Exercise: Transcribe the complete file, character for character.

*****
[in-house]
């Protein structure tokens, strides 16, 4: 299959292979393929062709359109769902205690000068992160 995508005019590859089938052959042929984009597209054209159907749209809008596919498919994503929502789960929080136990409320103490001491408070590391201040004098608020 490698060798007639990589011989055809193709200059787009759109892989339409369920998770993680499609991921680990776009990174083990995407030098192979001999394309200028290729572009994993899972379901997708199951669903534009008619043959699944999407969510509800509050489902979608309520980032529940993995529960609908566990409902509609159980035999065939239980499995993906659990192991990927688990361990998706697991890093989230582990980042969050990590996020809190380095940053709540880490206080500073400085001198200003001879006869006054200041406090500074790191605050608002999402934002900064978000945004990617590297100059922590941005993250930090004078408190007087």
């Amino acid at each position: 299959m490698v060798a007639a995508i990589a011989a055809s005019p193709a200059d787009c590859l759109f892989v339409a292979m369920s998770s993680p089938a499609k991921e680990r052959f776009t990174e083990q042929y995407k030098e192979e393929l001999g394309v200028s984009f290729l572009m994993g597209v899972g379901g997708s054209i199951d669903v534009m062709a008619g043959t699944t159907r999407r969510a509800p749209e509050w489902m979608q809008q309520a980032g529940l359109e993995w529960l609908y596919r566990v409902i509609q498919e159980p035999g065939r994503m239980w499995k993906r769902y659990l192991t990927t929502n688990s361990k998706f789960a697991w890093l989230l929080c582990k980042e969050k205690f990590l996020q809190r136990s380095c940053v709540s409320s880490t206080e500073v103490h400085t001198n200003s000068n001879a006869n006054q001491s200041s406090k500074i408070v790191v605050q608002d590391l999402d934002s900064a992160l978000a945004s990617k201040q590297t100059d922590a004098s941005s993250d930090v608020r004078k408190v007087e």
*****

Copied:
[in-house]
């Protein structure tokens, strides 16, 4: 299959292979393929062709359109769902205690000068992160 995508005019590859089938052959042929984009597209054209159907749209809008596919498919994503929502789960929080136990409320103490001491408070590391201040004098608020 490698060798007639990589011989055809193709200059787009759109892989339409369920998770993680499609991921680990776009990174083990995407030098192979001999394309200028290729572009994993899972379901997708199951669903534009008619043959699944999407969510509800509050489902979608309520980032529940993995529960609908566990409902509609159980035999065939239980499995993906659990192991990927688990361990998706697991890093989230582990980042969050990590996020809190380095940053709540880490206080500073400085001198200003001879006869006054200041406090500074790191605050608002999402934002900064978000945004990617590297100059922590941005993250930090004078408190007087």
């Amino acid at each position: 299959m490698v060798a007639a995508i990589a011989a055809s005019p193709a200059d787009c590859l759109f892989v339409a292979m369920s998770s993680p089938a499609k991921e680990r052959f776009t990174e083990q042929y995407k030098e192979e393929l001999g394309v200028s984009f290729l572009m994993g597209v899972g379901g997708s054209i199951d669903v534009m062709a008619g043959t699944t159907r999407r969510a509800p749209e509050w489902m979608q809008q309520a980032g529940l359109e993995w529960l609908y596919r566990v409902i509609q498919e159980p035999g065939r994503m239980w499995k993906r769902y659990l192991t990927t929502n688990s361990k998706f789960a697991w890093l989230l929080c582990k980042e969050k205690f990590l996020q809190r136990s380095c940053v709540s409320s880490t206080e500073v103490h400085t001198n200003s000068n001879a006869n006054q001491s200041s406090k500074i408070v790191v605050q608002d590391l999402d934002s900064a992160l978000a945004s990617k201040q590297t100059d922590a004098s941005s993250d930090v608020r004078k408190v007087e």